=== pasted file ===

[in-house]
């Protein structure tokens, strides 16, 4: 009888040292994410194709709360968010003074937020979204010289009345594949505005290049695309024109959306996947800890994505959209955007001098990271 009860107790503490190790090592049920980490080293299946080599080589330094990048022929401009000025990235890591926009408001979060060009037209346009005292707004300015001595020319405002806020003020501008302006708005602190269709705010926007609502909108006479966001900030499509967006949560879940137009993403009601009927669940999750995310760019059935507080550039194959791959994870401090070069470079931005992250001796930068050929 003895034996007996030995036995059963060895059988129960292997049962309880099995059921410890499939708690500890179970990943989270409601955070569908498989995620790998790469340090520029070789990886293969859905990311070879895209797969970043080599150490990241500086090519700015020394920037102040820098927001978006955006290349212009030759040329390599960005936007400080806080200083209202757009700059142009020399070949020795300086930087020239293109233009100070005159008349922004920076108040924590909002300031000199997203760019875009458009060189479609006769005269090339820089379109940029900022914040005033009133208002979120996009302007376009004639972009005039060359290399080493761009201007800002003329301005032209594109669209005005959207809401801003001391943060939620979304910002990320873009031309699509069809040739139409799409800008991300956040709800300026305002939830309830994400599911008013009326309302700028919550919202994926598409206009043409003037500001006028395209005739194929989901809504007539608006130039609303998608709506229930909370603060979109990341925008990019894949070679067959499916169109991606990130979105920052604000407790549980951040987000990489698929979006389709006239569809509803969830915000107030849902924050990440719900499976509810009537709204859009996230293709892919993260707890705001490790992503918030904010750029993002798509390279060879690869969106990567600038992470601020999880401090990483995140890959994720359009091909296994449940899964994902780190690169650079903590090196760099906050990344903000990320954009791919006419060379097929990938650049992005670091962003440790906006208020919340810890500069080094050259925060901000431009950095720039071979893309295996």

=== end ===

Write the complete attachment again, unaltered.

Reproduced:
[in-house]
């Protein structure tokens, strides 16, 4: 009888040292994410194709709360968010003074937020979204010289009345594949505005290049695309024109959306996947800890994505959209955007001098990271 009860107790503490190790090592049920980490080293299946080599080589330094990048022929401009000025990235890591926009408001979060060009037209346009005292707004300015001595020319405002806020003020501008302006708005602190269709705010926007609502909108006479966001900030499509967006949560879940137009993403009601009927669940999750995310760019059935507080550039194959791959994870401090070069470079931005992250001796930068050929 003895034996007996030995036995059963060895059988129960292997049962309880099995059921410890499939708690500890179970990943989270409601955070569908498989995620790998790469340090520029070789990886293969859905990311070879895209797969970043080599150490990241500086090519700015020394920037102040820098927001978006955006290349212009030759040329390599960005936007400080806080200083209202757009700059142009020399070949020795300086930087020239293109233009100070005159008349922004920076108040924590909002300031000199997203760019875009458009060189479609006769005269090339820089379109940029900022914040005033009133208002979120996009302007376009004639972009005039060359290399080493761009201007800002003329301005032209594109669209005005959207809401801003001391943060939620979304910002990320873009031309699509069809040739139409799409800008991300956040709800300026305002939830309830994400599911008013009326309302700028919550919202994926598409206009043409003037500001006028395209005739194929989901809504007539608006130039609303998608709506229930909370603060979109990341925008990019894949070679067959499916169109991606990130979105920052604000407790549980951040987000990489698929979006389709006239569809509803969830915000107030849902924050990440719900499976509810009537709204859009996230293709892919993260707890705001490790992503918030904010750029993002798509390279060879690869969106990567600038992470601020999880401090990483995140890959994720359009091909296994449940899964994902780190690169650079903590090196760099906050990344903000990320954009791919006419060379097929990938650049992005670091962003440790906006208020919340810890500069080094050259925060901000431009950095720039071979893309295996």